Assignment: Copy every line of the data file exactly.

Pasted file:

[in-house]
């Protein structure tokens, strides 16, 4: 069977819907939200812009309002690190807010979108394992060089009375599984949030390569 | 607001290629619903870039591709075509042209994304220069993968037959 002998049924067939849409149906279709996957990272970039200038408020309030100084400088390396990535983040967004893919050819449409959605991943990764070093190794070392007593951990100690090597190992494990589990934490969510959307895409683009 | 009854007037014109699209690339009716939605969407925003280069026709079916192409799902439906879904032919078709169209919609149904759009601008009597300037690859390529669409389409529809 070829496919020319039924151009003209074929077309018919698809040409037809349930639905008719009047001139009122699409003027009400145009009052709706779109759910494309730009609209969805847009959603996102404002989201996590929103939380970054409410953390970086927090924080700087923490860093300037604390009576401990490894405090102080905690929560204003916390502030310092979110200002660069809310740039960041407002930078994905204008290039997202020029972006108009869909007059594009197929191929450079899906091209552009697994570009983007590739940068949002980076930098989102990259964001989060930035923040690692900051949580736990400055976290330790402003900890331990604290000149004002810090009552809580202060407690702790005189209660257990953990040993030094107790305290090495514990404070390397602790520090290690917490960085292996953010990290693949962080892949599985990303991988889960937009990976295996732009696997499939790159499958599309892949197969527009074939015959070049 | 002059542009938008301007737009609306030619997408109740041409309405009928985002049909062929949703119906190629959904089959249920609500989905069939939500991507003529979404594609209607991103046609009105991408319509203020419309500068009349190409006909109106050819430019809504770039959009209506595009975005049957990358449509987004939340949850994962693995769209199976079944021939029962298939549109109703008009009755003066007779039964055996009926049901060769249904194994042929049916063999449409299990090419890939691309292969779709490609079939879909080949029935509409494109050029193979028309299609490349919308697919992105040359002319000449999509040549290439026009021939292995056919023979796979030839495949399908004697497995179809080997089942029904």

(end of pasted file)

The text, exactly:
[in-house]
């Protein structure tokens, strides 16, 4: 069977819907939200812009309002690190807010979108394992060089009375599984949030390569 | 607001290629619903870039591709075509042209994304220069993968037959 002998049924067939849409149906279709996957990272970039200038408020309030100084400088390396990535983040967004893919050819449409959605991943990764070093190794070392007593951990100690090597190992494990589990934490969510959307895409683009 | 009854007037014109699209690339009716939605969407925003280069026709079916192409799902439906879904032919078709169209919609149904759009601008009597300037690859390529669409389409529809 070829496919020319039924151009003209074929077309018919698809040409037809349930639905008719009047001139009122699409003027009400145009009052709706779109759910494309730009609209969805847009959603996102404002989201996590929103939380970054409410953390970086927090924080700087923490860093300037604390009576401990490894405090102080905690929560204003916390502030310092979110200002660069809310740039960041407002930078994905204008290039997202020029972006108009869909007059594009197929191929450079899906091209552009697994570009983007590739940068949002980076930098989102990259964001989060930035923040690692900051949580736990400055976290330790402003900890331990604290000149004002810090009552809580202060407690702790005189209660257990953990040993030094107790305290090495514990404070390397602790520090290690917490960085292996953010990290693949962080892949599985990303991988889960937009990976295996732009696997499939790159499958599309892949197969527009074939015959070049 | 002059542009938008301007737009609306030619997408109740041409309405009928985002049909062929949703119906190629959904089959249920609500989905069939939500991507003529979404594609209607991103046609009105991408319509203020419309500068009349190409006909109106050819430019809504770039959009209506595009975005049957990358449509987004939340949850994962693995769209199976079944021939029962298939549109109703008009009755003066007779039964055996009926049901060769249904194994042929049916063999449409299990090419890939691309292969779709490609079939879909080949029935509409494109050029193979028309299609490349919308697919992105040359002319000449999509040549290439026009021939292995056919023979796979030839495949399908004697497995179809080997089942029904």